Getaway: Luxury upgrade coming to Grenada

Fran Golden

Invading American troops are one thing. Invading wealthy tourists are another.

And the path to a tourist invasion is in place on the sleepy Caribbean island of Grenada as developers seek to create ``a new St. Bart's'' for the high-end travel set.

British entrepreneur Peter de Savary is leading the way, making a multimillion-dollar investment, including a redesigned harbor for the capital, St. George's, so his new Port Louis marina can welcome yachts - very, very big yachts.

The attitude is build-it-and-they-will-come - the businessman envisions a place of luxury hotels and villas, eco spas, restaurants, shops and other niceties geared toward a chic set that includes his friends (he is an unabashed name dropper, peppering conversations with mentions of Bill Clinton, Mick Jagger and the like). The marina will be able to accommodate yachts of up to 300 feet.

With a population of about 102,000, Grenada has previously held a low-key position on the tourism map. In fact, the English-speaking West Indies island nation may be the last of the truly authentic places in the Caribbean.

Once a favorite of sailors as a gateway to the Windward Islands, there hasn't been much of a tourist trade of late beyond small hotels and resorts. Most businesses cater to locals rather than tourists, though a new cruise facility is attracting visits by cruise ships on Southern Caribbean itineraries.

Grenada serves up white-sand beaches, deep-blue waters, mountains, rainforests and much lush greenery - one-sixth of the land is protected as national parks.

Yet it is best known as the place where Ronald Reagan sent troops in 1983 - following a coup and amid increasing coziness with Cuba and the Soviet bloc - to ``rescue'' American students attending the island's medical school. The country has had a stable democracy since 1984.

The economic mainstay for generations was nutmeg, with one-third of the world's production coming from the ``Spice Island.''

Then came Hurricane Ivan, the 2004 storm scoring a direct hit, destroying about 85 percent of the structures on Grenada and stripping most of the nutmeg crop.

It takes nutmeg trees about 10 years to regenerate. So island officials took a serious look at tourism and opened the door to more development, with de Savary leading the way. He is known as the developer of the St. James's Clubs in London and New York, the Abaco Club in the Bahamas, Skibo Castle in Scotland and Bovey Castle in England. Tax incentives were part of the deal.

Grenada currently has only 1,500 hotel rooms. But with de Savary's plans for villas and luxury hotels, and the unrelated construction of a Four Seasons Resort and other small projects, that number is expected to double by 2012.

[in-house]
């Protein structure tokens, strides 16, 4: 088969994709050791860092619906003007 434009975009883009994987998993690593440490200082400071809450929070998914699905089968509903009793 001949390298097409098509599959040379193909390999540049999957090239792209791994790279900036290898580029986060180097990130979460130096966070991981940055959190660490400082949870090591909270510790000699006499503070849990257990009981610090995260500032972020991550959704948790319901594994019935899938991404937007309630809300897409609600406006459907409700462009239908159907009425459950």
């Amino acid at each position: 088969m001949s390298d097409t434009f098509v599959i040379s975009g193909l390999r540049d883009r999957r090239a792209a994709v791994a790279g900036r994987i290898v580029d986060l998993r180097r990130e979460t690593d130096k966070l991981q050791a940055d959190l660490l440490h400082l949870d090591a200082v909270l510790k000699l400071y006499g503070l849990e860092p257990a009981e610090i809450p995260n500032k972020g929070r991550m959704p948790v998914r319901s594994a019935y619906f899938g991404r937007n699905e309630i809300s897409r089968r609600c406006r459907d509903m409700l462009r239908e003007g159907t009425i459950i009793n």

Grenadians see their island as ``the sweetest island in the world,'' according to Junior Cuffie, harbormaster for de Savary's Port Louis marina. And they want to keep it that way, at the same time welcoming the opportunities development provides. Tourism officials are quick to point out the emphasis is on luxury and lesser projects have been turned away - the floodgates are not open.

At de Savary's Mount Cinnamon, a boutique resort, 21 luxury villas sold out in a matter of months last year. A second phase is under way with two- and three-bedroom villas priced from $795,000. Nightly rentals, available after March 1, are from $500 per night.

The white-walled complex occupies a hillside above Grand Anse beach, Grenada's main beach, with two blissful miles of white sand and not a high-rise in sight - though you can see the colorful Georgian buildings of St. George's harbor in the distance.

Elsewhere, the coast - Caribbean on one side and Atlantic on the other - is rippled with fjords and isolated tiny beaches, some accessible only by boat.

The scenery is stunning, and so is the unspoiled local charm.

In little villages, there is dancing in the street, literally, especially on weekly Fish Friday, centered in the northern village of Gouyave.

Visitors will see donkeys and goats crossing small winding roads. Some locals still wash their clothes in streams and you may see women carrying goods on their heads.

In one town, Victoria, a bridge just went up a few months ago to connect a main road to the school. Before that, the children, in full school uniform, would cross stones in a roaring stream to get to school.

Traffic lights have only been a factor on Grenada for the last decade, and there are still very few.

Will this all change with the upcoming development? Probably.

But, promised Cuffie, ``We don't want to spoil it. We don't want it like Barbados and those places. We want it like Grenada.''